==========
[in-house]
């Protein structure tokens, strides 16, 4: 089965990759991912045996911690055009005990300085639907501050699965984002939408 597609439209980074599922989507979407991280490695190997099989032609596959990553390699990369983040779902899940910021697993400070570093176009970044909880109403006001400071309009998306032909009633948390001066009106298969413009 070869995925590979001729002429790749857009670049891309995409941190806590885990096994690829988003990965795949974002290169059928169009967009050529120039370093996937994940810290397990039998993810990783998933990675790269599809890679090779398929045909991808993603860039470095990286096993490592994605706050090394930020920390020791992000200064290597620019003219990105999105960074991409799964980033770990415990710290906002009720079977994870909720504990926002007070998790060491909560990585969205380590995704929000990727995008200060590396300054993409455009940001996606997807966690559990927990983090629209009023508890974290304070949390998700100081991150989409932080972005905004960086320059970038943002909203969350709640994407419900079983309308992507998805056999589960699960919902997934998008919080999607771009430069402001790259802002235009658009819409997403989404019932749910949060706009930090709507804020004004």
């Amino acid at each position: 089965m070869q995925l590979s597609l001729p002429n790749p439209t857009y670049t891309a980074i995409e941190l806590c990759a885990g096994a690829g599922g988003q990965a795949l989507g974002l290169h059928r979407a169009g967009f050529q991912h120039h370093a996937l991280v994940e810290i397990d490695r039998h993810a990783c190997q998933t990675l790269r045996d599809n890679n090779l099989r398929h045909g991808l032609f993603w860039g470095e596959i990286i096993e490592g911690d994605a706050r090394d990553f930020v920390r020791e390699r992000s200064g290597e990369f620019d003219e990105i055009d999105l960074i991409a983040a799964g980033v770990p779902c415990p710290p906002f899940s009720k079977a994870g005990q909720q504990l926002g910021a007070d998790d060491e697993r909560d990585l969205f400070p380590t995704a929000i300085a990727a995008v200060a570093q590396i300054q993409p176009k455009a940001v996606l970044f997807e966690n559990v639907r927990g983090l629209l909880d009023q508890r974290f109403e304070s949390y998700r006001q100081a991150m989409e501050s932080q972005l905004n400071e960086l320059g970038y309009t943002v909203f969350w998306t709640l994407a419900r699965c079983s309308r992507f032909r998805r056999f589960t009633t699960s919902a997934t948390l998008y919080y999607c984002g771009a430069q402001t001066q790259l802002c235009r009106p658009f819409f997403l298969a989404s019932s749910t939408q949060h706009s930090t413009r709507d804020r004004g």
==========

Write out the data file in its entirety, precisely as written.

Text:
[in-house]
């Protein structure tokens, strides 16, 4: 089965990759991912045996911690055009005990300085639907501050699965984002939408 597609439209980074599922989507979407991280490695190997099989032609596959990553390699990369983040779902899940910021697993400070570093176009970044909880109403006001400071309009998306032909009633948390001066009106298969413009 070869995925590979001729002429790749857009670049891309995409941190806590885990096994690829988003990965795949974002290169059928169009967009050529120039370093996937994940810290397990039998993810990783998933990675790269599809890679090779398929045909991808993603860039470095990286096993490592994605706050090394930020920390020791992000200064290597620019003219990105999105960074991409799964980033770990415990710290906002009720079977994870909720504990926002007070998790060491909560990585969205380590995704929000990727995008200060590396300054993409455009940001996606997807966690559990927990983090629209009023508890974290304070949390998700100081991150989409932080972005905004960086320059970038943002909203969350709640994407419900079983309308992507998805056999589960699960919902997934998008919080999607771009430069402001790259802002235009658009819409997403989404019932749910949060706009930090709507804020004004």
């Amino acid at each position: 089965m070869q995925l590979s597609l001729p002429n790749p439209t857009y670049t891309a980074i995409e941190l806590c990759a885990g096994a690829g599922g988003q990965a795949l989507g974002l290169h059928r979407a169009g967009f050529q991912h120039h370093a996937l991280v994940e810290i397990d490695r039998h993810a990783c190997q998933t990675l790269r045996d599809n890679n090779l099989r398929h045909g991808l032609f993603w860039g470095e596959i990286i096993e490592g911690d994605a706050r090394d990553f930020v920390r020791e390699r992000s200064g290597e990369f620019d003219e990105i055009d999105l960074i991409a983040a799964g980033v770990p779902c415990p710290p906002f899940s009720k079977a994870g005990q909720q504990l926002g910021a007070d998790d060491e697993r909560d990585l969205f400070p380590t995704a929000i300085a990727a995008v200060a570093q590396i300054q993409p176009k455009a940001v996606l970044f997807e966690n559990v639907r927990g983090l629209l909880d009023q508890r974290f109403e304070s949390y998700r006001q100081a991150m989409e501050s932080q972005l905004n400071e960086l320059g970038y309009t943002v909203f969350w998306t709640l994407a419900r699965c079983s309308r992507f032909r998805r056999f589960t009633t699960s919902a997934t948390l998008y919080y999607c984002g771009a430069q402001t001066q790259l802002c235009r009106p658009f819409f997403l298969a989404s019932s749910t939408q949060h706009s930090t413009r709507d804020r004004g």